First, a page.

Curate The Show _ Interview with Invite
Thanks for taking the time for a quick talk Tim! What got you into music? Is it only Techno or are you interested and involved in other music as well?
I’ve always been addicted to music. When I was very young I already listened to music. In 1989 when I was 8 years old I discovered house and acid music. A brother of a good friend of mine always played freaky tunes in his room. Of course I didn’t understand it yet but I was interested nonetheless, so he gave me a cassette with his own dj-mix. From that moment on I was addicted to house. Hiphouse, acid, house, hardcore it all started at a very early age for me. I discovered techno in 1995. In the beginning I didn’t get it though, that happened when I visited the 2nd Awakenings party in 1997.
Which music really influenced you and what is the source of your inspiration? Are there some timeless favorites which really made your taste in music become what it is today?
When I look back house music and later techno have been my biggest influences. I almost always listen to techno. From Berlin, Detroit, UK to loop techno. I’ve always been a big fan of people like Steve Rachmad, The Advent, James Ruskin, Surgeon etc. Without a doubt Steve Rachmad is my biggest influence in techno!
Let’s talk about your podcast: Invite’s Choice. It’s a series of 78 outstanding Techno sets. That’s quite a lot of music. So when did you came up with the idea of the podcast? What was your motivation?
I came up with the idea in the beginning of 2011. Just 2 months later in May the series started at XT3 techno radio. To me three things were crucial in my decision to launch the series:
– I love sharing quality music with people
– My intention was to balance the show between well-known names, upcoming names and everything in between.
– Most importantly I wanted to leave the artists I asked absolutely free in their choice of music; no rules, no bounds, anything goes.
Is there a big Invite Choice Archive somewhere?
Yes there is. I’ve made a set on Soundcloud where people can find all previous mixes. All podcasts are available as stream and 320kbps download.
What do you think about the latest developments in Techno? I somehow feel that there’s a lot of new producers working hard to make their music more artistic, experimental and specific. But still the biggest labels are the ones who deliver generic peaktime / clubtechno..
I miss hooks in 90% of the tracks. At the moment you have dark pounding techno or berlin sounding techno. Most techno tracks right now are produced for this moment and not for a longer period! I also see that a lot of producers are producing offbeat and acid sounding tracks again!
I think peaktime / clubtechno reaches the largest part of people in the scene. Many visitors belong to a new generation that’s into techno. Like many people they’ll first get in touch with the well-known artists before they checking the more unknown names. The amount of people that really like obscure, deep and quality techno is still very small compared to those that like peaktime music.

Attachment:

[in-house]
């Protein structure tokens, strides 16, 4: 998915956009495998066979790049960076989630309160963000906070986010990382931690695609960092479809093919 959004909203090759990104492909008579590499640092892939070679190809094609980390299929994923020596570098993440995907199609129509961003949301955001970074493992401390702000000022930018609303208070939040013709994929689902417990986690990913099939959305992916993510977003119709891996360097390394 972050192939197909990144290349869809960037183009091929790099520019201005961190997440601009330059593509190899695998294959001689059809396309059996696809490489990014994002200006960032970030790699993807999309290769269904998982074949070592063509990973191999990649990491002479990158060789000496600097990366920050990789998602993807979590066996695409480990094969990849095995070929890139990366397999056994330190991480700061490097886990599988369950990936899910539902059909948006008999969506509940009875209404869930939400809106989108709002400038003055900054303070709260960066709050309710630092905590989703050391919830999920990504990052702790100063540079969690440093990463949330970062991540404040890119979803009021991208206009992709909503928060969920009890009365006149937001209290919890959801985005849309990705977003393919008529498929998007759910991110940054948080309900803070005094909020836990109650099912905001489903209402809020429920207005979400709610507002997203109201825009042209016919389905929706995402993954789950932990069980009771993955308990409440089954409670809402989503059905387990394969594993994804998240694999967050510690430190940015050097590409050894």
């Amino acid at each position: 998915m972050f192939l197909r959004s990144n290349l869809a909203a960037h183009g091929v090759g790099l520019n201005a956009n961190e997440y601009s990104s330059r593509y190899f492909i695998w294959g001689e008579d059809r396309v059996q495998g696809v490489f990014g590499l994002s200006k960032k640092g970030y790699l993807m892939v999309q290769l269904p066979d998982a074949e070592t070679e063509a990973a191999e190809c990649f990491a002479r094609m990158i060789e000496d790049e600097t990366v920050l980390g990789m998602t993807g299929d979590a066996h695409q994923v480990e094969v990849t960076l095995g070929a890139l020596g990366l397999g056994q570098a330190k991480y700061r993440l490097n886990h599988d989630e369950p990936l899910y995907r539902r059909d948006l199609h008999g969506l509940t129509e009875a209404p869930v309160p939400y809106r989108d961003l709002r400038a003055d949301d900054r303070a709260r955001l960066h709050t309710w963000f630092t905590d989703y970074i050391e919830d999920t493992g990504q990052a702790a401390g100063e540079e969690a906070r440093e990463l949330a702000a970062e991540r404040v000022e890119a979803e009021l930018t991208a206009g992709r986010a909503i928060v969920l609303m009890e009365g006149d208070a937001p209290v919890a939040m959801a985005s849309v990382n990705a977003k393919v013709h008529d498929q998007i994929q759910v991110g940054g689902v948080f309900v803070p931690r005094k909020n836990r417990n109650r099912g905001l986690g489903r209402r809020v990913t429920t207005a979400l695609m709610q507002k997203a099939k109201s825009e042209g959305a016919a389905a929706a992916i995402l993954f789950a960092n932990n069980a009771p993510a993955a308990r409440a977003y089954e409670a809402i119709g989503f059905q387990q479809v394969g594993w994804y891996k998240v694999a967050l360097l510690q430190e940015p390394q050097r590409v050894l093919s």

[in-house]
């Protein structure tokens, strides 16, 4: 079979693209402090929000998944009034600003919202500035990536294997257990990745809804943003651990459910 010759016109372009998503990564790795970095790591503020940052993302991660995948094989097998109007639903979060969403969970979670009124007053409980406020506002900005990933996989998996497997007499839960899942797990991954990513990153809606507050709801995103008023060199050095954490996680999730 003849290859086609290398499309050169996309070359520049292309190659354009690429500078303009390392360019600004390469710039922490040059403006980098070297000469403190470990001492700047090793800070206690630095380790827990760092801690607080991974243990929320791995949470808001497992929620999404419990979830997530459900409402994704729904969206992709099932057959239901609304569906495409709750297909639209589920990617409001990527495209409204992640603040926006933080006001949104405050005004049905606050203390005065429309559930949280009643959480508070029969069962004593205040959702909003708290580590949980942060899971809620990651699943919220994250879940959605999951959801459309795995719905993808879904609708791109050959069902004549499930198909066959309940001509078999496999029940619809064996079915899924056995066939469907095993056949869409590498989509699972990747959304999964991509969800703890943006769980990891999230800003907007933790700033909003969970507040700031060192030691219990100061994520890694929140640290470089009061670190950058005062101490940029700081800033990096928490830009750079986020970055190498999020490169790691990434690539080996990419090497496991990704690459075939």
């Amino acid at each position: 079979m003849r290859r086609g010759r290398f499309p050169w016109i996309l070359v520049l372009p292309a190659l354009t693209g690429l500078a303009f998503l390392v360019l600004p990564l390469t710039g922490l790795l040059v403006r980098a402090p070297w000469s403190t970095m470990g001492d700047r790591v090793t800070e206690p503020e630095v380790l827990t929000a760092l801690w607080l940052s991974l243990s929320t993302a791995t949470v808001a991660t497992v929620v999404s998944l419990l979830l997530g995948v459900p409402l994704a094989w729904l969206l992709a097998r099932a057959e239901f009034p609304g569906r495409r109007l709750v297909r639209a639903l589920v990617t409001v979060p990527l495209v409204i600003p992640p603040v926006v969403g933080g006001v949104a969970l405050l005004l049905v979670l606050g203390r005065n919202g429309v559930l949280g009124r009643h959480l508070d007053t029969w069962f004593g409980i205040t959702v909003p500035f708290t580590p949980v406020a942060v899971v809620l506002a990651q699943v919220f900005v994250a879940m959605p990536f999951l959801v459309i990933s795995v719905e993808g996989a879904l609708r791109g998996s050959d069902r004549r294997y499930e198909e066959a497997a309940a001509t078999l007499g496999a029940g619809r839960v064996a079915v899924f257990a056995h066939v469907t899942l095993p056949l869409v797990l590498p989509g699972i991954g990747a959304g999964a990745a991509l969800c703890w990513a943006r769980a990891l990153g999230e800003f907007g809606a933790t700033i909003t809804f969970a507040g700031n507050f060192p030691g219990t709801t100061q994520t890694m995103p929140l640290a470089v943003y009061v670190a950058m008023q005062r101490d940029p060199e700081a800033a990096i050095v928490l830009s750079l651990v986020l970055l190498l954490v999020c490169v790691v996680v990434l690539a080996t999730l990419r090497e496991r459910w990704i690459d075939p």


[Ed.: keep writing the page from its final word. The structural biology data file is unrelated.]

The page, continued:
Do you think there’s still a need for labels at all? As long as we’re talking about digital releases the only real advantage of labels is that they kind of categorize music. But can’t podcasts, radioshow’s or charts do this job also?
Of course there is a need for labels, but there is a need for good labels only 😉
I think social media, charts, podcasts, dj mixes etc are very important for the label to clarify their position actually. Especially for small and upcoming labels! They are not a replacement for the label itself.
What is your point of view on the digital/ vinyl discussion? Do you think there is an actually difference of quality; content-wise, between the digital and the vinyl labels?
There is a difference between the labels. Vinyl labels have to think twice or more before they will release music because the costs of releasing vinyl are really high compared to releasing it digital only. Because of that I think the quality is mostly better on vinyl only labels. Of course there is really good music on digital only labels but also a lot of crap!
The constant quality really is what separates IC from a lot of other podcasts. Making a series of quality podcasts seems to be like curating a museum or exhibition to me. How do you choose the artists? Do you talk to them a lot before they record the sets or is it completely up to them what they do for their sets?
Most artists I know from their releases or I’ve heard a liveset, podcast from them. But 90% I know from their releases. Like I said in the motivation part of this interview. It’s very important the artists have total freedom in their choice of music. They are producing the quality of the show. I try to ask a nice list of cool artists, well-known or upcoming.
Are there future plans for IC?
My goal is still to ask a nice balanced list between talent and established artists. This is something that will never change! I think it’s very important you never forget where you started! At the moment the show is broadcast in Amsterdam, London, Florida and Antwerpen. I really hope that the show will be broadcast on more stations worldwide in the future! And i am thinking about events. Doing some clubnights with myself and a few artists each night!
And any wishes for the future? What do you think could make the music world become a better world?
I will restart producing music. I took a break this year and I’m feeling ok now to begin making music again! I think when everybody does their thing out of passion and not for money the scene will be a better place! In the end it’s all about respect and love and passion for Techno!
You can check out Tim van Paradijs’ excellent podcasts; past & present from the link below.